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Gonzaga freshman Jesse Wade no stranger to gym, hard work

Jesse Wade, pictured during action at the 2014 Pangos All-American Camp in Long Beach, Calif., has turned heads on the court for years. (JOHN CORDES / Associated Press)

Several hours had passed since Jesse Wade’s emotional reunion with family and friends following his April return from his LDS mission.

Wade was all smiles while relatives shed tears as he shared long embraces with his parents, younger brother, three younger sisters and others who welcomed him home at the Salt Lake City airport.

Soon, it was time for Wade to visit his second home.

“It took me a few hours and I was back in the gym,” Wade said.

Four seasons have come and gone since Wade committed to Gonzaga in October, 2013. Kevin Pangos and Gary Bell Jr. ran the Zags’ backcourt in 2013-14 and Gonzaga has since made trips to the Elite Eight and the NCAA title game.

Meanwhile, Wade finished up his prep career at Davis High in Kaysville, Utah, earning state player of the year honors in 2015, and then completed his two-year mission in France.

Roughly five weeks after coming home, Wade was on the move again, taking courses at Gonzaga and posting a picture of the McCarthey Athletic Center on Twitter with the hashtag homesweethome.

It’s not hyperbole.

“He comes in every day ready to go and puts his time in, that’s for sure,” junior point guard Josh Perkins said. “Every time I go in the morning, he’s there. At night, he’s there.”

Wade’s work ethic is well known in Utah.

“You have to kick Jesse out of the gym. He just works so hard, always trying to get better,” said Chad Sims, Wade’s coach for his senior season at Davis. “He was back home for the July 4th holiday and was going to come over to the gym but it is being refinished.”

Wade’s schedule in France didn’t allow much time to train or play basketball.

“I think I lost more conditioning-wise than basketball,” he said. “When I got back my shot was a little rusty at the beginning but now it feels good. It feels great. I’m definitely working on my body and conditioning the most.”

The Zags will have a different look in the backcourt after losing WCC player of the year Nigel Williams-Goss and wing Jordan Mathews from last year’s 37-2 team that advanced to the NCAA championship game. Perkins figures to be the starting point guard while rising senior Silas Melson can play shooting guard, wing and step in at point in a pinch.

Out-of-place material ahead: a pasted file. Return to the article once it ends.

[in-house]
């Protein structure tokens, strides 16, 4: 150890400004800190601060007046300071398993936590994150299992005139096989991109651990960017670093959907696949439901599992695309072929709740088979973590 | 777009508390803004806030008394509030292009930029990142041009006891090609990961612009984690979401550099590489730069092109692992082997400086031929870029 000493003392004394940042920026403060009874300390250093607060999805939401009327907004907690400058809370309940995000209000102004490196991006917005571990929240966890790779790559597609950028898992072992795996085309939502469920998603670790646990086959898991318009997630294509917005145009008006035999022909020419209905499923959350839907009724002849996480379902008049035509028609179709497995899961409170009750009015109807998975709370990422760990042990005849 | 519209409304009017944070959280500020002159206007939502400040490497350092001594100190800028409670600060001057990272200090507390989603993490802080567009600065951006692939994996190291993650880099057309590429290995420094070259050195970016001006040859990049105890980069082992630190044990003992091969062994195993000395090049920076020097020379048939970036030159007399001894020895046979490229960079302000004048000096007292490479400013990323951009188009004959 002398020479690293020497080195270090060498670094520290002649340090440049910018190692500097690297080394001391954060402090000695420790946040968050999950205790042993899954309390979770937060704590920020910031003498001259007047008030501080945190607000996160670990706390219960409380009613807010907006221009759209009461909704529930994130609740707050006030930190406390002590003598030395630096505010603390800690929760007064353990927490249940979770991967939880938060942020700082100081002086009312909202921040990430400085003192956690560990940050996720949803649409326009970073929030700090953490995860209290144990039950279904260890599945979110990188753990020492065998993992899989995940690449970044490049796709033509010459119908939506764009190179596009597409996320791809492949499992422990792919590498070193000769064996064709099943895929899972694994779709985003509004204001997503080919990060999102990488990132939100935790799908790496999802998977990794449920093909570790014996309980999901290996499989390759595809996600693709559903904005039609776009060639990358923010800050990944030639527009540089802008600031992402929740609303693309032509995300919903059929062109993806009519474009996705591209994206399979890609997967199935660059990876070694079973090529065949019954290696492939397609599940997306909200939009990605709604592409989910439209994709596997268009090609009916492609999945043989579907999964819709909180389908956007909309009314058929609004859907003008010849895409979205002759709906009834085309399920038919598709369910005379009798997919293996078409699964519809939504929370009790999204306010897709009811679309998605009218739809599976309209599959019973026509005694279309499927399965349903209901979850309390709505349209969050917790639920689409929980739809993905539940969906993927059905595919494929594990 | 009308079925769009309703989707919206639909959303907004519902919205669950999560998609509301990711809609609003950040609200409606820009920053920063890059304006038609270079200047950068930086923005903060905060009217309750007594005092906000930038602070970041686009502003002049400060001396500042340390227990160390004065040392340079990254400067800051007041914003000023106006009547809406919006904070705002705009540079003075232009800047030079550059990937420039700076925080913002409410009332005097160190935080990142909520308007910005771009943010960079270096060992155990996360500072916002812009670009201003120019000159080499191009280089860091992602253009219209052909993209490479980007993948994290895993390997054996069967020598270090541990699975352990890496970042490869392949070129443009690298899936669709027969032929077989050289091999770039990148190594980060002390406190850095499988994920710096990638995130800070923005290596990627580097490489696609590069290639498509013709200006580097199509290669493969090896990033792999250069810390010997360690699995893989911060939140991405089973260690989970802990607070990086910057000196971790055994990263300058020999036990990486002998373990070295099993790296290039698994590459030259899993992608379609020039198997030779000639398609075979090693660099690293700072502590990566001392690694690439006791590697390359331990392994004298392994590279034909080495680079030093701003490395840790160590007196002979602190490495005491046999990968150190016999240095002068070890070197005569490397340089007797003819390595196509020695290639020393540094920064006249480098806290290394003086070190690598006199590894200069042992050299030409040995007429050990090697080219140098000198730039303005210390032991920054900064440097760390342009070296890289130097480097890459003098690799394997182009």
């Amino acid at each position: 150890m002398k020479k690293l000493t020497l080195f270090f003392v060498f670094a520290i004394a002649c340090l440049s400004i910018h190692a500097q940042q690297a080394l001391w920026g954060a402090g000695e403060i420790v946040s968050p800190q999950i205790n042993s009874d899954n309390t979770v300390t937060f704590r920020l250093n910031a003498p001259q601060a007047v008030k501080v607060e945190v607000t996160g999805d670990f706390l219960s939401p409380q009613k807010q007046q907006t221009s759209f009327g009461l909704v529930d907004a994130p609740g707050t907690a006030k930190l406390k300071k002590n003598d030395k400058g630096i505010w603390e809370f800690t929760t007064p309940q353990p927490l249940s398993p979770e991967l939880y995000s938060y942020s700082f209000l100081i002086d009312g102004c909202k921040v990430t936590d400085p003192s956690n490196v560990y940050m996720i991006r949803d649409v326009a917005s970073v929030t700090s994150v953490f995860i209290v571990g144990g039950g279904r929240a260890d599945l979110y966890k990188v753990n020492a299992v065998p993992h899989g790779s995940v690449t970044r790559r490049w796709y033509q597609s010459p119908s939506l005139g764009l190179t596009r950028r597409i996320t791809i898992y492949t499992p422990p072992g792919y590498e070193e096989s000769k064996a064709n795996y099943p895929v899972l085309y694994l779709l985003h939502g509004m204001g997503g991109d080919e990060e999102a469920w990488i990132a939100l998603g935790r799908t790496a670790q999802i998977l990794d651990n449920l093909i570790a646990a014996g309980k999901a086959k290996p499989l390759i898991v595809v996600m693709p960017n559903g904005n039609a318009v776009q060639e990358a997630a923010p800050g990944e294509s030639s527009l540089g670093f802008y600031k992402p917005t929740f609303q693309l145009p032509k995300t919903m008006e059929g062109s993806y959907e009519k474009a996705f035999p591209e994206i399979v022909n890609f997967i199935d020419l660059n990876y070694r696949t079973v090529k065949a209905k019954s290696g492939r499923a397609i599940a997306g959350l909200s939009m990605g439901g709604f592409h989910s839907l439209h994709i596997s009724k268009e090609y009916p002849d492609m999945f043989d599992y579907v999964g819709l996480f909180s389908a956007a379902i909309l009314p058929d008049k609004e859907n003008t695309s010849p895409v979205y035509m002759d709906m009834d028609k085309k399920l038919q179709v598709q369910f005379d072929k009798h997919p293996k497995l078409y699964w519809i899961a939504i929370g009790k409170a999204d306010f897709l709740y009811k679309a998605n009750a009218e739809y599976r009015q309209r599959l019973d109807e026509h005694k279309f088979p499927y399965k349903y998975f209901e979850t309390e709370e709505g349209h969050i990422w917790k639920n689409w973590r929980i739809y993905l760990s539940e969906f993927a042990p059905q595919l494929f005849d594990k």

Redshirt freshman Zach Norvell, incoming freshman Corey Kispert, 6-foot-6 junior Jeremy Jones and sophomore Rui Hachimura are options at the wing. The 6-8 Hachimura also figures to see time at power forward.

Wade and incoming freshman guard Joel Ayayi could be in the mix for minutes at any of the guard positions. Wade played point his senior season and put up 26.8 points per game while draining 45 percent of his 3-point attempts.

Sims coached at Northridge High when Wade was an underclassman at Davis. The defensive game plan was to chase Wade off the 3-point line and force him make plays off the dribble. Wade took that into account and expanded his game prior to his senior season.

“One game we were playing a league opponent and everyone knew who he was and tried to take him out of his game,” Sims said. “He went 16 of 19 and had 44 points. Once he developed driving to the basket and finishing at the rim, you had to pick your poison.”

Wade wasn’t the fastest player but he was quick and had some explosiveness, Sims said. Wade has always been confident in his abilities.

“More than once, during a timeout or in a huddle, he told me, ‘I’ve taken this shot 10,000 times, I know I’m going to make it,’ ” Sims recalled. “And more times than not he did make it.”

Wade is leaning on Perkins and Melson, the Zags’ most experienced players.

“I just ask them questions: ‘How to come off a pick-and-roll, what to look for, how is the defender going to play it?’ ” said Wade, whose sister, Olivia, has committed to BYU soccer.

Wade followed Gonzaga’s magical 2017 season through video clips and updates from family and friends.

“I know that pressure is definitely a privilege and I’m grateful to come into a situation like this,” he said. “It’s a huge blessing. I wouldn’t want it any other way.”